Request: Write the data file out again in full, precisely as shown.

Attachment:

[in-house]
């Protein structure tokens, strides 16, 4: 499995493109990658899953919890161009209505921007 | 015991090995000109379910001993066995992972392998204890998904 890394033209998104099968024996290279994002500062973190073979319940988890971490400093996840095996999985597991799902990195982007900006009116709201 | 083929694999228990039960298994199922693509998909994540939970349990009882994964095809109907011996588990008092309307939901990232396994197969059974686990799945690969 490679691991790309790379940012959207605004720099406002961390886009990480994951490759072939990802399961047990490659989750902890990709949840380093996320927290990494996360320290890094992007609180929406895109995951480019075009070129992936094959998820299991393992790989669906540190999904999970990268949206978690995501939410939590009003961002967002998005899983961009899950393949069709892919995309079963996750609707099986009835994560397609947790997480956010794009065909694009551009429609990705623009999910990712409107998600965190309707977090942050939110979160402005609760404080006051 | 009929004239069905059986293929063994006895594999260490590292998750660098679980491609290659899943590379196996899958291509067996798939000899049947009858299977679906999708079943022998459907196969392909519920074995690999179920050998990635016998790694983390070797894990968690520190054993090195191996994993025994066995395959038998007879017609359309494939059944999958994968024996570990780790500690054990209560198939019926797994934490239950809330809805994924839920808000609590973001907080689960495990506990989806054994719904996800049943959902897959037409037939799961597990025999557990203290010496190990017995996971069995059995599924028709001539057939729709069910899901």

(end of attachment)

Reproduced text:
[in-house]
């Protein structure tokens, strides 16, 4: 499995493109990658899953919890161009209505921007 | 015991090995000109379910001993066995992972392998204890998904 890394033209998104099968024996290279994002500062973190073979319940988890971490400093996840095996999985597991799902990195982007900006009116709201 | 083929694999228990039960298994199922693509998909994540939970349990009882994964095809109907011996588990008092309307939901990232396994197969059974686990799945690969 490679691991790309790379940012959207605004720099406002961390886009990480994951490759072939990802399961047990490659989750902890990709949840380093996320927290990494996360320290890094992007609180929406895109995951480019075009070129992936094959998820299991393992790989669906540190999904999970990268949206978690995501939410939590009003961002967002998005899983961009899950393949069709892919995309079963996750609707099986009835994560397609947790997480956010794009065909694009551009429609990705623009999910990712409107998600965190309707977090942050939110979160402005609760404080006051 | 009929004239069905059986293929063994006895594999260490590292998750660098679980491609290659899943590379196996899958291509067996798939000899049947009858299977679906999708079943022998459907196969392909519920074995690999179920050998990635016998790694983390070797894990968690520190054993090195191996994993025994066995395959038998007879017609359309494939059944999958994968024996570990780790500690054990209560198939019926797994934490239950809330809805994924839920808000609590973001907080689960495990506990989806054994719904996800049943959902897959037409037939799961597990025999557990203290010496190990017995996971069995059995599924028709001539057939729709069910899901």